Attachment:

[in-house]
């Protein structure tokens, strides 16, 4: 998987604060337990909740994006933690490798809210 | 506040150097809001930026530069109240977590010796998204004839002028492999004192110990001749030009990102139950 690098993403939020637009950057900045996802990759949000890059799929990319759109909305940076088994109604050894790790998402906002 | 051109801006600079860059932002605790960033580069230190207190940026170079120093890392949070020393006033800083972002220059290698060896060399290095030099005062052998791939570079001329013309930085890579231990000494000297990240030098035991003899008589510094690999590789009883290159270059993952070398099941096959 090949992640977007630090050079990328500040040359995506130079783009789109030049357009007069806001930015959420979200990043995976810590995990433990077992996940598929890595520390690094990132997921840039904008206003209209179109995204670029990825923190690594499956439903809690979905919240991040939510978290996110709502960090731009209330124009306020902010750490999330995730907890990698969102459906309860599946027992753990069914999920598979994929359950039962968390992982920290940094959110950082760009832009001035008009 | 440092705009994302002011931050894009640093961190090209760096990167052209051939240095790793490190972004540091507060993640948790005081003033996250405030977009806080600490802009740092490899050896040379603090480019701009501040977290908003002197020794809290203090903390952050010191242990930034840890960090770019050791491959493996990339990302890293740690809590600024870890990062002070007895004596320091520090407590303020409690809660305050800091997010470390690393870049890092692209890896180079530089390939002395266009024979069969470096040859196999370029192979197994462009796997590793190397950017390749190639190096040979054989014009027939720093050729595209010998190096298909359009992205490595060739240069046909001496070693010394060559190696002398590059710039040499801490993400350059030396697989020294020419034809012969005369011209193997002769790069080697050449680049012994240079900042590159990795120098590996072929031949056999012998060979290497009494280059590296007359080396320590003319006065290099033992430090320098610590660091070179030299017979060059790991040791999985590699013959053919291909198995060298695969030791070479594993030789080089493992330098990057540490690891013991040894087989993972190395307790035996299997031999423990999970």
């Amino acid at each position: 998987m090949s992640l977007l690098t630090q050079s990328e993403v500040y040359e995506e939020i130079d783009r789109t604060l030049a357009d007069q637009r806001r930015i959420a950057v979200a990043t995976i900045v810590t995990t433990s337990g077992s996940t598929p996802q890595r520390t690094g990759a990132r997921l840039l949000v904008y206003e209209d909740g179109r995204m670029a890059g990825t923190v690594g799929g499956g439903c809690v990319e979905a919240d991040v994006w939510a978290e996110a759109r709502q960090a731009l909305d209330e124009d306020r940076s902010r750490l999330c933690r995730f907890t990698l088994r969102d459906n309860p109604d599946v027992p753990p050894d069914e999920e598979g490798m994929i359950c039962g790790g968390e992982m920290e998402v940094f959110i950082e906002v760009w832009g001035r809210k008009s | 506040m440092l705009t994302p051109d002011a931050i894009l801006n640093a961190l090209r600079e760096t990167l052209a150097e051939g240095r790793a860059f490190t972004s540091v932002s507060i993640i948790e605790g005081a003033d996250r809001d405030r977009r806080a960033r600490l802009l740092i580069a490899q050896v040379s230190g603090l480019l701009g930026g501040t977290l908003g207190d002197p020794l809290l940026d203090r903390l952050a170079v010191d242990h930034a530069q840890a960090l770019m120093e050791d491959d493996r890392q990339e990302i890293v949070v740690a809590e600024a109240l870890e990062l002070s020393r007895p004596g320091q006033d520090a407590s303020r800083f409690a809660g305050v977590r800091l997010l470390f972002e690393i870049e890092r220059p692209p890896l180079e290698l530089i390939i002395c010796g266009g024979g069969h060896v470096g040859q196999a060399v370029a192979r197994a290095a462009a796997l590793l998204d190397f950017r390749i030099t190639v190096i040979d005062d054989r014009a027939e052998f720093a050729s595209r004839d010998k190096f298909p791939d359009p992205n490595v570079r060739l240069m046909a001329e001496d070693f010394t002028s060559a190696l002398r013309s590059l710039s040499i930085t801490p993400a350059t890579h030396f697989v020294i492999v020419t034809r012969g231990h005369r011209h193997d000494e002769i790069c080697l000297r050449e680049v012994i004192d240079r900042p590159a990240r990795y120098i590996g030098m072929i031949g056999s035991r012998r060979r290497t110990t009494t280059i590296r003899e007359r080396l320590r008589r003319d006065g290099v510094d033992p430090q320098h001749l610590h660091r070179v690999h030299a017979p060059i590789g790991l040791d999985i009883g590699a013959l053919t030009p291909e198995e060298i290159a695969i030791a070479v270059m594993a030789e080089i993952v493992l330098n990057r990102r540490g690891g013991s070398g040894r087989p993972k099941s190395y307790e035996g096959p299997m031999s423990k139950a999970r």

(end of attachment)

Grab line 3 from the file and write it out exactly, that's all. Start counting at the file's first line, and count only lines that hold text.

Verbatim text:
């Amino acid at each position: 998987m090949s992640l977007l690098t630090q050079s990328e993403v500040y040359e995506e939020i130079d783009r789109t604060l030049a357009d007069q637009r806001r930015i959420a950057v979200a990043t995976i900045v810590t995990t433990s337990g077992s996940t598929p996802q890595r520390t690094g990759a990132r997921l840039l949000v904008y206003e209209d909740g179109r995204m670029a890059g990825t923190v690594g799929g499956g439903c809690v990319e979905a919240d991040v994006w939510a978290e996110a759109r709502q960090a731009l909305d209330e124009d306020r940076s902010r750490l999330c933690r995730f907890t990698l088994r969102d459906n309860p109604d599946v027992p753990p050894d069914e999920e598979g490798m994929i359950c039962g790790g968390e992982m920290e998402v940094f959110i950082e906002v760009w832009g001035r809210k008009s | 506040m440092l705009t994302p051109d002011a931050i894009l801006n640093a961190l090209r600079e760096t990167l052209a150097e051939g240095r790793a860059f490190t972004s540091v932002s507060i993640i948790e605790g005081a003033d996250r809001d405030r977009r806080a960033r600490l802009l740092i580069a490899q050896v040379s230190g603090l480019l701009g930026g501040t977290l908003g207190d002197p020794l809290l940026d203090r903390l952050a170079v010191d242990h930034a530069q840890a960090l770019m120093e050791d491959d493996r890392q990339e990302i890293v949070v740690a809590e600024a109240l870890e990062l002070s020393r007895p004596g320091q006033d520090a407590s303020r800083f409690a809660g305050v977590r800091l997010l470390f972002e690393i870049e890092r220059p692209p890896l180079e290698l530089i390939i002395c010796g266009g024979g069969h060896v470096g040859q196999a060399v370029a192979r197994a290095a462009a796997l590793l998204d190397f950017r390749i030099t190639v190096i040979d005062d054989r014009a027939e052998f720093a050729s595209r004839d010998k190096f298909p791939d359009p992205n490595v570079r060739l240069m046909a001329e001496d070693f010394t002028s060559a190696l002398r013309s590059l710039s040499i930085t801490p993400a350059t890579h030396f697989v020294i492999v020419t034809r012969g231990h005369r011209h193997d000494e002769i790069c080697l000297r050449e680049v012994i004192d240079r900042p590159a990240r990795y120098i590996g030098m072929i031949g056999s035991r012998r060979r290497t110990t009494t280059i590296r003899e007359r080396l320590r008589r003319d006065g290099v510094d033992p430090q320098h001749l610590h660091r070179v690999h030299a017979p060059i590789g790991l040791d999985i009883g590699a013959l053919t030009p291909e198995e060298i290159a695969i030791a070479v270059m594993a030789e080089i993952v493992l330098n990057r990102r540490g690891g013991s070398g040894r087989p993972k099941s190395y307790e035996g096959p299997m031999s423990k139950a999970r």